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SDR – from sRGB to Display P3


Standard displays support a standard called “sRGB”. The name stands actually stands for standard RGB. Modern displays are often called “Wide Gamut” displays.

They support a wider gamut than sRGB which basically means they have a different set of RGB lights that can emit higher saturation in red, green and blue lights than a sRGB display can.

Most current Apple devices have a wide gamut display called “Display P3”. They support different EOTF’s for SDR and HDR content.

Expanding the gamut to Display P3

The first image is an 8-bit JPG image (Display P3 tagged). The red, green and blue bars are set to their maximum values in sRGB. Inside the three bars there are some letters say “P3 RGB”. These letters reach the full values in Display P3 and show the maximum saturated red, green and blue colors that the display can show.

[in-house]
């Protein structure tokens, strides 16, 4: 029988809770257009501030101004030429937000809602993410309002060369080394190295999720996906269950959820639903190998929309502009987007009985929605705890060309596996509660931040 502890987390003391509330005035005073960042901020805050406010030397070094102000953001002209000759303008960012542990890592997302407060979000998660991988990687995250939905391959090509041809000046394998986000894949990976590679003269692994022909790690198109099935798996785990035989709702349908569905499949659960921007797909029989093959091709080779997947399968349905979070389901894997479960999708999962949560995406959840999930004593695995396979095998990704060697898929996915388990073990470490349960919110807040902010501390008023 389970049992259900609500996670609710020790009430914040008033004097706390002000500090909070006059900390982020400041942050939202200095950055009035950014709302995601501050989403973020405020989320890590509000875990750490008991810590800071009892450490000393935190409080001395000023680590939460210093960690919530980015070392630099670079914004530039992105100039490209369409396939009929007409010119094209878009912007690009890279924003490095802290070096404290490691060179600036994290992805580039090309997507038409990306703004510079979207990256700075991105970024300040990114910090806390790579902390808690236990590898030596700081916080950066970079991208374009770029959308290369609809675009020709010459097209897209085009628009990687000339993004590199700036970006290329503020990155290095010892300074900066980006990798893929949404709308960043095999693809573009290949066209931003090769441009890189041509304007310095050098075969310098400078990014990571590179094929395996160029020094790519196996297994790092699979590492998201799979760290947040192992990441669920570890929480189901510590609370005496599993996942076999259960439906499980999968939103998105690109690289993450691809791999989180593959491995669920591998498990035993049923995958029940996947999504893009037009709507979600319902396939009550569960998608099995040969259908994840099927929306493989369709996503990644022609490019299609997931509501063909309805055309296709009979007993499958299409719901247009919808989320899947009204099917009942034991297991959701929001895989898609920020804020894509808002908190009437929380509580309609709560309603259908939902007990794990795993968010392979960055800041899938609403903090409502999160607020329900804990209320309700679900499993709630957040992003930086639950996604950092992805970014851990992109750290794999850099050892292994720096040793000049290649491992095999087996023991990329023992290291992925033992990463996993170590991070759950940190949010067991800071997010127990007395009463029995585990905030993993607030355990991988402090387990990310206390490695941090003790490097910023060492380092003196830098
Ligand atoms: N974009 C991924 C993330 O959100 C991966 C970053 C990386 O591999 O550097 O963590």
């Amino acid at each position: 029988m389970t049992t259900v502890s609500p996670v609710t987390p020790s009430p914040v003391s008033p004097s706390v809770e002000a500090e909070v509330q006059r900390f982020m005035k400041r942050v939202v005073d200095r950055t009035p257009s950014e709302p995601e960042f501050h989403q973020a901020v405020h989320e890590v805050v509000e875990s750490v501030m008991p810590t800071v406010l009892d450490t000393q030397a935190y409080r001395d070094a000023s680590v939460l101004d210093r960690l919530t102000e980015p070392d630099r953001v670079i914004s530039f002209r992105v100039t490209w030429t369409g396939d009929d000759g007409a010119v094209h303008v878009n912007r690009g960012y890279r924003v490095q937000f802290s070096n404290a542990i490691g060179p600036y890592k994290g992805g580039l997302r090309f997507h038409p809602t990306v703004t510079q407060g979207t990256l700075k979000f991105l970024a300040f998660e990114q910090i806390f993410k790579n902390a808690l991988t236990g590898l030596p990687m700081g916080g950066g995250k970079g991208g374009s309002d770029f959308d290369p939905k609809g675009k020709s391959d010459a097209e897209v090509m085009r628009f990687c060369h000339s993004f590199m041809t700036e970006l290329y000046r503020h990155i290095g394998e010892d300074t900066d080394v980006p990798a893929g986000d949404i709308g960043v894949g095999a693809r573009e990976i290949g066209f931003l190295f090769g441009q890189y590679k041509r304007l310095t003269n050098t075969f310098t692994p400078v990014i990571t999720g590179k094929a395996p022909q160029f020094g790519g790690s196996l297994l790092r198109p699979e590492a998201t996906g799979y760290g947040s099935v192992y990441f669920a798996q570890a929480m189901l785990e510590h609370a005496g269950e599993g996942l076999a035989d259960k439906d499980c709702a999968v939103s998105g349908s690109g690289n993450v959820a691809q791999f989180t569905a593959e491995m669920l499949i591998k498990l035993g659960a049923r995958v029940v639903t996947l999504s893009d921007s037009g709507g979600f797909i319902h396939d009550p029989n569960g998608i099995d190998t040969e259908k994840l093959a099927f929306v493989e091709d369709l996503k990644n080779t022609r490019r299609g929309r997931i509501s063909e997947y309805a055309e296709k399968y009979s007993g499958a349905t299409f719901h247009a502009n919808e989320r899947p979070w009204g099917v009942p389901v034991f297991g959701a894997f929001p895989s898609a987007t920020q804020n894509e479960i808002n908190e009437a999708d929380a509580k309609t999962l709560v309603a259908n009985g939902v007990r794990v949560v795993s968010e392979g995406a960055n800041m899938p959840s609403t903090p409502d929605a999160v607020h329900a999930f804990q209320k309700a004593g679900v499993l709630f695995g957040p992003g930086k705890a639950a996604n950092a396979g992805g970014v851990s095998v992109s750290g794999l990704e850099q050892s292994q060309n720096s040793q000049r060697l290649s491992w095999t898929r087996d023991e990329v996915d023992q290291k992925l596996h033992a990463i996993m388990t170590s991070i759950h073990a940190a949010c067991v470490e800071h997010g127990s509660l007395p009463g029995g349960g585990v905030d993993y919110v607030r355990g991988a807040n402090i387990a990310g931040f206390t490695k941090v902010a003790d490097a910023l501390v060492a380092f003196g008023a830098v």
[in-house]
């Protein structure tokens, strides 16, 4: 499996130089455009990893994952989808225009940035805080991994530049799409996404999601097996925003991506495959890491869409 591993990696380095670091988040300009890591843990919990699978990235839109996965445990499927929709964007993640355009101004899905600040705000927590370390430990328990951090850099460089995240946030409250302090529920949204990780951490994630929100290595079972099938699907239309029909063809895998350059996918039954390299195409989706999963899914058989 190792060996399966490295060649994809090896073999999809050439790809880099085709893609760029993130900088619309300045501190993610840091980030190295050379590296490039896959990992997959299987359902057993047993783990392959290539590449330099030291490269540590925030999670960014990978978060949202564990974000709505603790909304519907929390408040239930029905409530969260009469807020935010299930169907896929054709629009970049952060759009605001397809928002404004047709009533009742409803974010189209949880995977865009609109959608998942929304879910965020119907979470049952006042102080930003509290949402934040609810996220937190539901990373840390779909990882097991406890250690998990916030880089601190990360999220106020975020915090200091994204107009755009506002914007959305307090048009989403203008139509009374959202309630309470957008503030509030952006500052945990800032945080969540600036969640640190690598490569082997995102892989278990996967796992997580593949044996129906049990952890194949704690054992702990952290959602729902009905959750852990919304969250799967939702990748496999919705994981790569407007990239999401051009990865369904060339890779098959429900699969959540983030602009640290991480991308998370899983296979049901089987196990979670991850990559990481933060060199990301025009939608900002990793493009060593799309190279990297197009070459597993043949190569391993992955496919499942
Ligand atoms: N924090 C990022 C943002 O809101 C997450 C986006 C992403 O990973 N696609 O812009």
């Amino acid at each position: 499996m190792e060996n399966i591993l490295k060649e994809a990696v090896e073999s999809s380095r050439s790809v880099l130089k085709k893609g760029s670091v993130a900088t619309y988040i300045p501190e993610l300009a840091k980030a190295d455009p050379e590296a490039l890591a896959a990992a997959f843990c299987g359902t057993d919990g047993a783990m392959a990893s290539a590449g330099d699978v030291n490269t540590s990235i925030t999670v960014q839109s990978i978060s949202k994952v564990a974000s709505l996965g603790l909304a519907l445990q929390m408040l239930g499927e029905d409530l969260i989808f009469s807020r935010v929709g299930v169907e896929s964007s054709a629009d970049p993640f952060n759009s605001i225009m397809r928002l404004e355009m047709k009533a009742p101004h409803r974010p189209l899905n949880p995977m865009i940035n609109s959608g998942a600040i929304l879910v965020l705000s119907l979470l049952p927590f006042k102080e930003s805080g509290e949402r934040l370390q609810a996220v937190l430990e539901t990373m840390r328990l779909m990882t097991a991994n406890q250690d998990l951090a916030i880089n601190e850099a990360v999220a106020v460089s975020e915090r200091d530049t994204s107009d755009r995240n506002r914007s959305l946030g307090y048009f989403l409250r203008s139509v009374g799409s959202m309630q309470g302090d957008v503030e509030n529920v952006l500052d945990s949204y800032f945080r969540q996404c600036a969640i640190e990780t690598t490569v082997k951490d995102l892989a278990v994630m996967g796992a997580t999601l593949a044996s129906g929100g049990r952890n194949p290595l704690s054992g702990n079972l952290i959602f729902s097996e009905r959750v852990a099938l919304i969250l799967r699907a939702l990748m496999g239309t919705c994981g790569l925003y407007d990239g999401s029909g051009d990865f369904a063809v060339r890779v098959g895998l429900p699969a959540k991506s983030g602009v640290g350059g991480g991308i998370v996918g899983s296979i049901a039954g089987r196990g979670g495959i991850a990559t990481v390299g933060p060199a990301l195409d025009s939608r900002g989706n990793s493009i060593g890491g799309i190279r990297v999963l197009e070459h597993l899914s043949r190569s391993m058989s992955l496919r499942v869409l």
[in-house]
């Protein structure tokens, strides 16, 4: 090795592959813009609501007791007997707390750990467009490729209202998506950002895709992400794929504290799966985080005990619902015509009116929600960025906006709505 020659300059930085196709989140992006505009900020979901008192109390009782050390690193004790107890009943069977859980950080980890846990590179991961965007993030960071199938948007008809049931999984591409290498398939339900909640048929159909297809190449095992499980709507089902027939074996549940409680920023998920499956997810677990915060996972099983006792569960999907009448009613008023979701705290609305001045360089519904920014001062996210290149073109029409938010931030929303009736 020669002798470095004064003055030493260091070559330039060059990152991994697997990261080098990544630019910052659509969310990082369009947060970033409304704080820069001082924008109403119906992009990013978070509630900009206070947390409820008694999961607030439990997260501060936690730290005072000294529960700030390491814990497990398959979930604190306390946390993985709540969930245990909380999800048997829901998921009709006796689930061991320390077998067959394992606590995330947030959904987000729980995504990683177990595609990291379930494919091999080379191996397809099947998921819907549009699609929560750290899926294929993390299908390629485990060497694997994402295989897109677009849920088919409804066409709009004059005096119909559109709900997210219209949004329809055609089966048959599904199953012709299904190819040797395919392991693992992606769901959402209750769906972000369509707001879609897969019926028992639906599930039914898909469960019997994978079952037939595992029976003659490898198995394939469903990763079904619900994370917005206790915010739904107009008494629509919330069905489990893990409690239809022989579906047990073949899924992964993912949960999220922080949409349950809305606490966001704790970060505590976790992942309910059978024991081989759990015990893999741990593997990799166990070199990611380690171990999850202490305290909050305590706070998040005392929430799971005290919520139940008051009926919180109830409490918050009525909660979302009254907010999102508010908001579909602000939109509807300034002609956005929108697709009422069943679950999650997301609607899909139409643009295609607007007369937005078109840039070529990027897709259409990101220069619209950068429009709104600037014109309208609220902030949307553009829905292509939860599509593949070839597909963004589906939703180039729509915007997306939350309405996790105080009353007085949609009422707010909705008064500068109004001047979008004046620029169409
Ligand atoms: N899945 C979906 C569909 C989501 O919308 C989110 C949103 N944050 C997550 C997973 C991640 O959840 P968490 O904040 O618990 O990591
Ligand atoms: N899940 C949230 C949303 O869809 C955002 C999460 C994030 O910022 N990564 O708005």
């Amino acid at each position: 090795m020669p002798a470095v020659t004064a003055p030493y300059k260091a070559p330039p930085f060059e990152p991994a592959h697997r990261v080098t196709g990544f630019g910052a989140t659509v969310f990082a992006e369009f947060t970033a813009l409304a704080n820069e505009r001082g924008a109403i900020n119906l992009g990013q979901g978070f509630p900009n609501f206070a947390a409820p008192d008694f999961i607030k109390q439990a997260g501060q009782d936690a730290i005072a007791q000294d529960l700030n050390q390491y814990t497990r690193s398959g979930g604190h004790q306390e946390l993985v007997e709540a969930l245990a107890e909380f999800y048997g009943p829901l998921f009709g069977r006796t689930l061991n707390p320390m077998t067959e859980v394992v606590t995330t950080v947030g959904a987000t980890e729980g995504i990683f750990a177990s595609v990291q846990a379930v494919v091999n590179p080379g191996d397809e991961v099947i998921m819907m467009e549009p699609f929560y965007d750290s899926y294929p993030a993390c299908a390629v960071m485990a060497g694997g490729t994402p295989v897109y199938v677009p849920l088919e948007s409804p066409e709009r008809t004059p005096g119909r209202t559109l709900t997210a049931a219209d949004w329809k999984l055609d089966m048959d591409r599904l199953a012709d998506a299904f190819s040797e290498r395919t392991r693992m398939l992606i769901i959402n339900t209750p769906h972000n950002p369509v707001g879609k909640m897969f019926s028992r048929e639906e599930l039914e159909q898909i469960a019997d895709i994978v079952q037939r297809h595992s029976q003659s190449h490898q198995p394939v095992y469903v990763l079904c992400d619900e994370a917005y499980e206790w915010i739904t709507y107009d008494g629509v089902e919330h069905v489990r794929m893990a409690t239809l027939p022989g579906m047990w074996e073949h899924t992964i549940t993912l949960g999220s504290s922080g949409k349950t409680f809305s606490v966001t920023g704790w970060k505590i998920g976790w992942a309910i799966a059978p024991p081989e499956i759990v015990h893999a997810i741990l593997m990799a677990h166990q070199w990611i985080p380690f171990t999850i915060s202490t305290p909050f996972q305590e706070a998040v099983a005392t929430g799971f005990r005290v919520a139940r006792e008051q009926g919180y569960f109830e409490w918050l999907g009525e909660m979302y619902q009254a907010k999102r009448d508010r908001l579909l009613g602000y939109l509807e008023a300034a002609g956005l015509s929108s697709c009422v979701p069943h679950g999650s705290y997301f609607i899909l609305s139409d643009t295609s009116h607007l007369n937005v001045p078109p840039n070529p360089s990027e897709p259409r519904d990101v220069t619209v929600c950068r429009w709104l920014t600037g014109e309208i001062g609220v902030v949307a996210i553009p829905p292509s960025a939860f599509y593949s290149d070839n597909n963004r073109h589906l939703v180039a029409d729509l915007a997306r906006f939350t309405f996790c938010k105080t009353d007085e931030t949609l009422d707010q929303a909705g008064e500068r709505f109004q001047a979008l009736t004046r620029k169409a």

8-Bit JPG Display P3 image with the maximum RGB values only in the letters.


I am writing this article on an iMac 27″ from 2020 which has a wide gamut display (Display P3 500 nits). Depending on your display, the operating system and the browser you use, you will see the letters inside the RGB bars or not. I can read the letters when I view this page in Safari or Chrome, but not in Firefox. Firefox is not color-managed by Colorsync in MacOS, but Safari and Chrome are.

sRGB fits inside Display P3

My iMac, iPad, iPhone displays all support Display P3.

The CIE 1976 Chromaticity Diagram gives a rough idea how different the lights in a “sRGB” display versus a “Display P3” display are. The lights have actually a different “color”, red and green are way different than in sRGB, blue is is only slightly different in “Display P3”.